Bob Dylan, Jack Of Diamonds, And Robert Browning

by Larry Fyffe

Ben Carruthers And The Deep perform a jacked-up version of a John Lee Hooker traditional blues tune, but with the following fragmented lyrics:

Jack O' Diamonds
On the move
Jack O'Diamonds
One-eyed knave
On the move
Hit the street
Bumps his head
On the prowl
He's down
You'll only lose
Shouldn't stay
Jack O'Diamonds
Is a hard card to play

(Ben Carruthers And The Deep: Jack O’ Diamonds ~ Carruthers/Bob Dylan)

There are those among us who wonder why Bob Dylan is given vocal credits for the song above. Well, it’s very clear that lines are taken directly from the following Dylan poem which alludes to the traditional Appalachian folk song ‘Jack Of Diamonds’:

Jack O' Diamonds
Jack O'Diamonds
One-eyed knave
On the move
Hits the streets
Sneaks, leaps
Between the pillars of chips
Springs on them like Samson
Thumps, thumps
Strikes
Is on the prowl
You'll only lose
Shouldn't stay
Jack O' Diamonds
Is a hard card to play

(Bob Dylan: Jack O’ Diamonds)

The song performed by Carruthers And The Deep continues:

Jack O' Diamonds
Whew
Jack O' Diamonds
This one-armed prince
Wears a single glove
For sure
He's not that lovin'
Jack O' Diamonds
Break my hand
Leave me here to stand
Jack O' Diamonds
Is a hard card to play

(Jack O’ Diamonds: Carruthers/Dylan)

Dylan’s poem goes:

Jack O' Diamonds
Wrecked my hand
Left me here t' stand ....
Jack O' Diamonds
One-armed prince
Wears but a single glove
As he shoves
Never loves ....
A high card
Jack O' Diamonds
But ain't high enough
Jack O' Diamonds
Is a hard card to play

(Bob Dylan: Jack O’ Diamonds)

The song lyrics closely match those of the poem (printed on the cover of ‘Another Side Of Bob Dylan’ album):

Jack O' Diamonds
Is a hard card
Jack O' Diamonds
Is a high card
Jack O' Diamonds
Is a high card
But it ain't high enough
Jack O' Diamonds
Can open for riches
Jack O' Diamonds
But then it switches
Colour by picture
But it's only the Ten
Jack O' Diamonds

(Jack Of Diamonds: Carruthers/Dylan)

The use of many phrases from Dylan’s long poem can hardly be called ‘sampling’:

Jack O' Diamonds
Can open for riches
Jack O' Diamonds
But then it switches
A colourful picture, but
Beats only the Ten
Jack O' Diamonds
Is a hard card to play

(Bob Dylan: Jack O’ Diamonds)

Dylan revisits the line “Left me here t’ stand” in his ‘Tambourine Man’ – “Left me blindly here to stand, but still not sleeping”.

Dylan mixes up the medicine, and samples a Late Victorian poem that’s a speech given by a personna (he’s won, not a card game, but a duel – ‘I stand here now’); the poem reveals the speaker’s regret at what he has done:

Take the cloak from his face, and at first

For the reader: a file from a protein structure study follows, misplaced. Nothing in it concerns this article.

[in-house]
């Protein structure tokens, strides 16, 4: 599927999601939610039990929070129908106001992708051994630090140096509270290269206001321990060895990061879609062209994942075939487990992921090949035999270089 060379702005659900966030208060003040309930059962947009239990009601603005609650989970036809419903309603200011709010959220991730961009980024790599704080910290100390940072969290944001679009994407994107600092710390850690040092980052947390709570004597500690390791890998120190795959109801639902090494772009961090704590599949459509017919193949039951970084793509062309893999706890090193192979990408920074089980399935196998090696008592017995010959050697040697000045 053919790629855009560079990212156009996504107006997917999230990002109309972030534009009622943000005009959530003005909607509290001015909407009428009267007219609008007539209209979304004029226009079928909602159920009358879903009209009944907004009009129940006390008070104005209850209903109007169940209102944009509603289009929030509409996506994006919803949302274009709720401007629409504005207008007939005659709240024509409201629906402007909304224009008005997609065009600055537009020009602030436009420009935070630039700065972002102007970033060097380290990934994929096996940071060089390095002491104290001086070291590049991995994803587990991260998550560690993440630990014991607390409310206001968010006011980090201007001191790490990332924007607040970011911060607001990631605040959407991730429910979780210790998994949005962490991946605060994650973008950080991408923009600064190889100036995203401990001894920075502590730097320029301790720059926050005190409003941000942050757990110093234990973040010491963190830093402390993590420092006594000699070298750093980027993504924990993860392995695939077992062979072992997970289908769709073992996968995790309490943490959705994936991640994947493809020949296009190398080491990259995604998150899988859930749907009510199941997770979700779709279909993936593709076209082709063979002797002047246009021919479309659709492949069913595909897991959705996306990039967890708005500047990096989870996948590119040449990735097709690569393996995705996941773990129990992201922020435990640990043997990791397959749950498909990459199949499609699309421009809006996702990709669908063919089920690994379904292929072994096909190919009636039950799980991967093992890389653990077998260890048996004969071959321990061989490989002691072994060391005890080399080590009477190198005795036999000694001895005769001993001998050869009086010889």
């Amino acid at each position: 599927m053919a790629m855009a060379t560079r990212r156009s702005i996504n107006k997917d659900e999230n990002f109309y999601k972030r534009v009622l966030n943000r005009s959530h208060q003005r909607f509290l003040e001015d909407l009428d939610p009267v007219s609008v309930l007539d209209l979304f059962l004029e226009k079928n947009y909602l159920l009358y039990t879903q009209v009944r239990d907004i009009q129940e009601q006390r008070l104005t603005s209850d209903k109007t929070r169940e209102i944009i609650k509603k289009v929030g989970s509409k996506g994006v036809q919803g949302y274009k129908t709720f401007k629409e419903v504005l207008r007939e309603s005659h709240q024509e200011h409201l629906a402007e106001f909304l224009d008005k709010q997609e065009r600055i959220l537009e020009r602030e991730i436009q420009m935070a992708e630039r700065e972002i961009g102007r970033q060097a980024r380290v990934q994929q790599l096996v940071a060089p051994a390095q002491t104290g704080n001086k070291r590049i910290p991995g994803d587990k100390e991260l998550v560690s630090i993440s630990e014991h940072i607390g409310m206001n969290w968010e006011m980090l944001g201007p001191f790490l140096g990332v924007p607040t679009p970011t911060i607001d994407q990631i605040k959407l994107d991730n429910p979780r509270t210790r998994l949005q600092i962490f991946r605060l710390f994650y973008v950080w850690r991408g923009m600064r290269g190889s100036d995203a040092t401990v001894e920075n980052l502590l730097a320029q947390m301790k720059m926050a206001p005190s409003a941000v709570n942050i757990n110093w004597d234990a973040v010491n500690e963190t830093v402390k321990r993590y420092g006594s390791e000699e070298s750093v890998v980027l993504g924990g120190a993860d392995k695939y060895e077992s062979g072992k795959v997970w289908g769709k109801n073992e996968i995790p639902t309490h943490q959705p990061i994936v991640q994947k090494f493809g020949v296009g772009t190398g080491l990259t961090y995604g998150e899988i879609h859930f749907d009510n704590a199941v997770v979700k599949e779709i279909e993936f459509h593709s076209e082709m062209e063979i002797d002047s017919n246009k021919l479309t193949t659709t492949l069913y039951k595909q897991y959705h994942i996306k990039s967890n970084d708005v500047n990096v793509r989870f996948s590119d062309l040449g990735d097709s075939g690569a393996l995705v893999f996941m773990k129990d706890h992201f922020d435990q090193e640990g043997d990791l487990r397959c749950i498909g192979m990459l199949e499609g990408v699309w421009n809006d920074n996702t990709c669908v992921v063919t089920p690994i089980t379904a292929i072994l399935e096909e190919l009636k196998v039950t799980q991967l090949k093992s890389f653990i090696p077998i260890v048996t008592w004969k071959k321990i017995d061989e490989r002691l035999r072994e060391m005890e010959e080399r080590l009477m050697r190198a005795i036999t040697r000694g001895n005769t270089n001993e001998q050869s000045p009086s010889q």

Let the corpse do its worst!
How he lies in his rights of man!
Death has done all death can
Ha, what avails death to erase
His offence, my disgrace? ....
I stand here now, he lies in his place!
Cover the face!

(Robert Browning: After)

Regret is expressed from a third-person point of view in the following song lyrics:

William Zanzinger killed poor Hattie Carroll
With a cane that he twirled around his diamond ring finger ....
But you who philosophize disgrace
And criticize all fears
Take the rag away from your face .....
William Zanzinger with a six month sentence
Oh, but you who philosophize disgrace
And criticize all fears
Bury the rag deep in your face

(Bob Dylan: The Lonesome Death Of Hattie Carroll)

Note the the Dylanesque “rhyme twist” ~ ‘disgrace’/’face’.

What else is here?

An index to our latest posts arranged by themes and subjects on the home page.  You can also see details of our main sections on this site at the top of this page under the picture.

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And please do note   The Bob Dylan Project, which lists every Dylan song in alphabetical order, and has links to licensed recordings and performances by Dylan and by other artists, is starting to link back to our reviews.

 

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2 Responses to Bob Dylan, Jack Of Diamonds, And Robert Browning

  1. LarryFyffe says:

    *And you who…

  2. Aaron G says:

    Like it! Great commentary on a “lost” Dylan track.

    Of course the track gained further legitimacy as a Dylan original by being covered by Fairport Convention.

    Would like to hear Larry’s thoughts on the 2 Ginsberg/ Dylan pieces…Vomit Express and Jimmy Berman Rag…as well as the track September On Jessore Road, which is a Ginsberg poem which Dylan and Ginsberg set to music…

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